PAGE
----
Urinary incontinence, or loss of bladder control, is a common problem that affects twice as many women as men. Gary Harvey, MD, is a urogynecologist who treats women struggling with urinary incontinence at his practice in Missoula, Montana. If urinary incontinence interferes with your quality of life, call the office or book an appointment online today.
Urinary incontinence involves accidental or involuntary urine leakage or loss of bladder control. This may range from occasional small leaks to frequently losing moderate amounts of urine. The two most common types of incontinence among women include:
Stress incontinence is the most common type, especially among younger women. This type causes urine to leak when you do something that exerts pressure on your bladder, such as sneezing, laughing, or lifting something heavy.
This type causes a sudden, overwhelming urge to urinate that may be followed by unintentional loss of urine if you can’t reach a bathroom in time. Urge incontinence is sometimes called having an “overactive bladder” because you may feel the urge to urinate more frequently.
Urge incontinence may interfere with your ability to sleep if you need to get up to use the bathroom throughout the night.
Many women suffer from both stress and urge incontinence at the same time. This condition is called mixed incontinence.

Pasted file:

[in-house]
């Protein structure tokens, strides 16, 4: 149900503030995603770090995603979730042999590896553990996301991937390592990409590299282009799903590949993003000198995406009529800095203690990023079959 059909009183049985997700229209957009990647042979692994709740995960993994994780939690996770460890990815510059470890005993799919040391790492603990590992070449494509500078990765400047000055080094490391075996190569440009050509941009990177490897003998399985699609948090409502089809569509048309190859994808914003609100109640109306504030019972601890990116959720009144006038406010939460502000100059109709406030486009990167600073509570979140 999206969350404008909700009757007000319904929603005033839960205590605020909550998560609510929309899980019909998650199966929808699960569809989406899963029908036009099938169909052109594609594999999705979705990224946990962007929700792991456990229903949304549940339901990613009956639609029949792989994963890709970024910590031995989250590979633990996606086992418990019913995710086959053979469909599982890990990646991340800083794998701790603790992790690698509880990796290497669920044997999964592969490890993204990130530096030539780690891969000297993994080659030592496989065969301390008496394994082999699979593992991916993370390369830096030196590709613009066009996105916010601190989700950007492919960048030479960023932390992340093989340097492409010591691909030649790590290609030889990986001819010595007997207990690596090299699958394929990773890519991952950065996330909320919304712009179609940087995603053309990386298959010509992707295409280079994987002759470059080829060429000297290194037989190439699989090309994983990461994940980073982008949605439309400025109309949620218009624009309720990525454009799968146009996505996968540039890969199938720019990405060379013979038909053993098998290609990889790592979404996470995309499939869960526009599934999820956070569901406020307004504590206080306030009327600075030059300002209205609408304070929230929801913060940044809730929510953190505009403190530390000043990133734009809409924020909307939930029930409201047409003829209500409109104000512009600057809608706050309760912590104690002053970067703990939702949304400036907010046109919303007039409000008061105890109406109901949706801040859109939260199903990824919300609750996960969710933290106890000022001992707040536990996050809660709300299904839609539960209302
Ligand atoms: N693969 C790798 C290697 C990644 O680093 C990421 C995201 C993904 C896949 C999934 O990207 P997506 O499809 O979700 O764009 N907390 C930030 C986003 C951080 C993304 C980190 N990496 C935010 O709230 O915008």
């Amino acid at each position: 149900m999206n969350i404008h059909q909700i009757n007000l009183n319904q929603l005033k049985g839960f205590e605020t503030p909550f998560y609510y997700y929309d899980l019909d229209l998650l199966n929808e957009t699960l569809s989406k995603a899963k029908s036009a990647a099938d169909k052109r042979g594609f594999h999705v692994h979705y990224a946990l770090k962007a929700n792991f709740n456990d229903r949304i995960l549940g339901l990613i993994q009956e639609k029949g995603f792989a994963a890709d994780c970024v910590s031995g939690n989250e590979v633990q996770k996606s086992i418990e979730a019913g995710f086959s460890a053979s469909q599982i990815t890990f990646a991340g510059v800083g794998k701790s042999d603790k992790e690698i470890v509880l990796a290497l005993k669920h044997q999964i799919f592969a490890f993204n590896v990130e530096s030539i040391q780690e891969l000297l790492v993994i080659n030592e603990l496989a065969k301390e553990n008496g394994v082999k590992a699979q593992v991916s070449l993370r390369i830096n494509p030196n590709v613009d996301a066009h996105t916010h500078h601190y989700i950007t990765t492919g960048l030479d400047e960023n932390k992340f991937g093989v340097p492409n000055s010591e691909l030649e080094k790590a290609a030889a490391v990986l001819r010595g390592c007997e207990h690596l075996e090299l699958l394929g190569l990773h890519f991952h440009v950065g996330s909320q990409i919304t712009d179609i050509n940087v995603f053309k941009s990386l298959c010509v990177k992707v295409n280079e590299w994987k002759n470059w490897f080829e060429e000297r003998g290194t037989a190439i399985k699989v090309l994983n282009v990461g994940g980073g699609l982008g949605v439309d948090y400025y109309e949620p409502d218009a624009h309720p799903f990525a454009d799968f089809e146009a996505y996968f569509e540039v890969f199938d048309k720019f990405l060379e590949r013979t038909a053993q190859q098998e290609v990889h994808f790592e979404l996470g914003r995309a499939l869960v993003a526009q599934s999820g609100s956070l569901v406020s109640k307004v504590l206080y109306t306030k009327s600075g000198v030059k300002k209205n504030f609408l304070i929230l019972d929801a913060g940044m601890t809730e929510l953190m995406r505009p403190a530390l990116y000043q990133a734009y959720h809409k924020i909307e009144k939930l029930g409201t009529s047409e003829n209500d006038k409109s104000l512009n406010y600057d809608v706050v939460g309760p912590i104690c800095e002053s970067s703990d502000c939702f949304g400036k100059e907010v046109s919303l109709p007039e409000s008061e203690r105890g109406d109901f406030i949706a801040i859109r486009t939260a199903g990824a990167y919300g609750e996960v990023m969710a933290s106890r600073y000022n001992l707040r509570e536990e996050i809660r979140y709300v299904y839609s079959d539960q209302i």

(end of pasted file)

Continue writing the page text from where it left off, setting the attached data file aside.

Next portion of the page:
Urinary incontinence occurs when the muscles and nerves that control the flow of urine between your bladder and urethra become weak or damaged. Women are more susceptible to developing urinary incontinence because events such as pregnancy, childbirth, and menopause can affect these muscles and nerves.
Other causes of incontinence include:
Sometimes incontinence only lasts a short time and happens because of a less-serious reason, such as a urinary tract infection or taking certain medications.
First, Dr. Harvey carefully reviews your medical history and symptoms and performs a physical exam. He may do diagnostic tests, such as:
Then Dr. Harvey recommends the best course of treatment for the specific type and severity of your incontinence. If there’s an underlying issue causing your incontinence, such as pelvic organ prolapse, treatment focuses on correcting that issue.
Other treatments for urinary incontinence may include pelvic muscle exercises, such as Kegels, or medications to treat incontinence. If conservative treatments don’t work, Dr. Harvey may recommend surgery.
To learn more about your options for treating urinary incontinence, call the office of Gary Harvey, MD, or book an appointment online today.